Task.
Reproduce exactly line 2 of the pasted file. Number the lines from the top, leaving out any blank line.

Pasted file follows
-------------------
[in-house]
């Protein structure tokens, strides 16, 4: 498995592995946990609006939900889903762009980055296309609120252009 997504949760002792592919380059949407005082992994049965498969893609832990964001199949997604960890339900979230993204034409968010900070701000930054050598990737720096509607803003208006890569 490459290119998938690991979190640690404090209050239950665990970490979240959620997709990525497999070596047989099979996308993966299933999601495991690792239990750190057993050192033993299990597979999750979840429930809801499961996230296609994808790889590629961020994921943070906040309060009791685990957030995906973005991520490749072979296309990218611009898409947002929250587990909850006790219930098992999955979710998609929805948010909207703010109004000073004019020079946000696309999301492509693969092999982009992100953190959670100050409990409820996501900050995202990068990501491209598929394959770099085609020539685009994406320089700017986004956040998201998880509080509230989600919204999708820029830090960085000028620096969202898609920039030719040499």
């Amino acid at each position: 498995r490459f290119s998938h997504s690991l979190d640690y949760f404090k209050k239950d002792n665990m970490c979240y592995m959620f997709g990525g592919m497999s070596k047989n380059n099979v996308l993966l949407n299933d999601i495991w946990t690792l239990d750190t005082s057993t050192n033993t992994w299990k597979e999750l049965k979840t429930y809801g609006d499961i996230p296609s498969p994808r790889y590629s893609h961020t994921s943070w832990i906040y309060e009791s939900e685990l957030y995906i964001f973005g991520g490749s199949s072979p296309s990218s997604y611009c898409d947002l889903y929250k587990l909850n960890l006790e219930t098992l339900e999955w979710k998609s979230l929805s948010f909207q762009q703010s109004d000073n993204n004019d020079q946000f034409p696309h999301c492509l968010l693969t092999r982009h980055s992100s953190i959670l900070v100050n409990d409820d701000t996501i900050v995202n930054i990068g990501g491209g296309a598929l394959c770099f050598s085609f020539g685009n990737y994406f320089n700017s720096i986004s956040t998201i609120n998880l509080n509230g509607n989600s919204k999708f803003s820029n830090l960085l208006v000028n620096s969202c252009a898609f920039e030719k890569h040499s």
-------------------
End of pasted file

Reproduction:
């Protein structure tokens, strides 16, 4: 498995592995946990609006939900889903762009980055296309609120252009 997504949760002792592919380059949407005082992994049965498969893609832990964001199949997604960890339900979230993204034409968010900070701000930054050598990737720096509607803003208006890569 490459290119998938690991979190640690404090209050239950665990970490979240959620997709990525497999070596047989099979996308993966299933999601495991690792239990750190057993050192033993299990597979999750979840429930809801499961996230296609994808790889590629961020994921943070906040309060009791685990957030995906973005991520490749072979296309990218611009898409947002929250587990909850006790219930098992999955979710998609929805948010909207703010109004000073004019020079946000696309999301492509693969092999982009992100953190959670100050409990409820996501900050995202990068990501491209598929394959770099085609020539685009994406320089700017986004956040998201998880509080509230989600919204999708820029830090960085000028620096969202898609920039030719040499």